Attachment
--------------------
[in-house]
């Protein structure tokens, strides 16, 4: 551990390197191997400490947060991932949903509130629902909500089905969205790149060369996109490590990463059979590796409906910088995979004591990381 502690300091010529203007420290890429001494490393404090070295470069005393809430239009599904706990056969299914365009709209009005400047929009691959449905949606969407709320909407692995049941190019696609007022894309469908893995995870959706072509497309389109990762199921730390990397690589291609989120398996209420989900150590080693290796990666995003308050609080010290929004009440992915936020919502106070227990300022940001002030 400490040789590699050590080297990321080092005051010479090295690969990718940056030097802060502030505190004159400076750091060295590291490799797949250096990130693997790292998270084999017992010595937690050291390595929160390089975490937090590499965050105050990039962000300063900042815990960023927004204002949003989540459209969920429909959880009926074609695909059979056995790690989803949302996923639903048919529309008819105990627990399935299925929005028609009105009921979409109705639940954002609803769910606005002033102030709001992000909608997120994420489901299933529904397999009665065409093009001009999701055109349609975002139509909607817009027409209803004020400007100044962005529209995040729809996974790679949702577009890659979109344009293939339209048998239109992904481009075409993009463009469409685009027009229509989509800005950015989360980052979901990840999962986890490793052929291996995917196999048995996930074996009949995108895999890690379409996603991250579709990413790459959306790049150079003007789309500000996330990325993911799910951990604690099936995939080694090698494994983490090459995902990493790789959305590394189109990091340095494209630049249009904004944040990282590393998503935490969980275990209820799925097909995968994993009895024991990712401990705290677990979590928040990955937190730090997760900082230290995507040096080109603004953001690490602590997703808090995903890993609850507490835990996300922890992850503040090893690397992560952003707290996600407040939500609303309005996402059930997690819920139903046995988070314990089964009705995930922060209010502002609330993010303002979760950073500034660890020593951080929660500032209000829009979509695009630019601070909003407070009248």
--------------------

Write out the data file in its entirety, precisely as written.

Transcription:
[in-house]
């Protein structure tokens, strides 16, 4: 551990390197191997400490947060991932949903509130629902909500089905969205790149060369996109490590990463059979590796409906910088995979004591990381 502690300091010529203007420290890429001494490393404090070295470069005393809430239009599904706990056969299914365009709209009005400047929009691959449905949606969407709320909407692995049941190019696609007022894309469908893995995870959706072509497309389109990762199921730390990397690589291609989120398996209420989900150590080693290796990666995003308050609080010290929004009440992915936020919502106070227990300022940001002030 400490040789590699050590080297990321080092005051010479090295690969990718940056030097802060502030505190004159400076750091060295590291490799797949250096990130693997790292998270084999017992010595937690050291390595929160390089975490937090590499965050105050990039962000300063900042815990960023927004204002949003989540459209969920429909959880009926074609695909059979056995790690989803949302996923639903048919529309008819105990627990399935299925929005028609009105009921979409109705639940954002609803769910606005002033102030709001992000909608997120994420489901299933529904397999009665065409093009001009999701055109349609975002139509909607817009027409209803004020400007100044962005529209995040729809996974790679949702577009890659979109344009293939339209048998239109992904481009075409993009463009469409685009027009229509989509800005950015989360980052979901990840999962986890490793052929291996995917196999048995996930074996009949995108895999890690379409996603991250579709990413790459959306790049150079003007789309500000996330990325993911799910951990604690099936995939080694090698494994983490090459995902990493790789959305590394189109990091340095494209630049249009904004944040990282590393998503935490969980275990209820799925097909995968994993009895024991990712401990705290677990979590928040990955937190730090997760900082230290995507040096080109603004953001690490602590997703808090995903890993609850507490835990996300922890992850503040090893690397992560952003707290996600407040939500609303309005996402059930997690819920139903046995988070314990089964009705995930922060209010502002609330993010303002979760950073500034660890020593951080929660500032209000829009979509695009630019601070909003407070009248």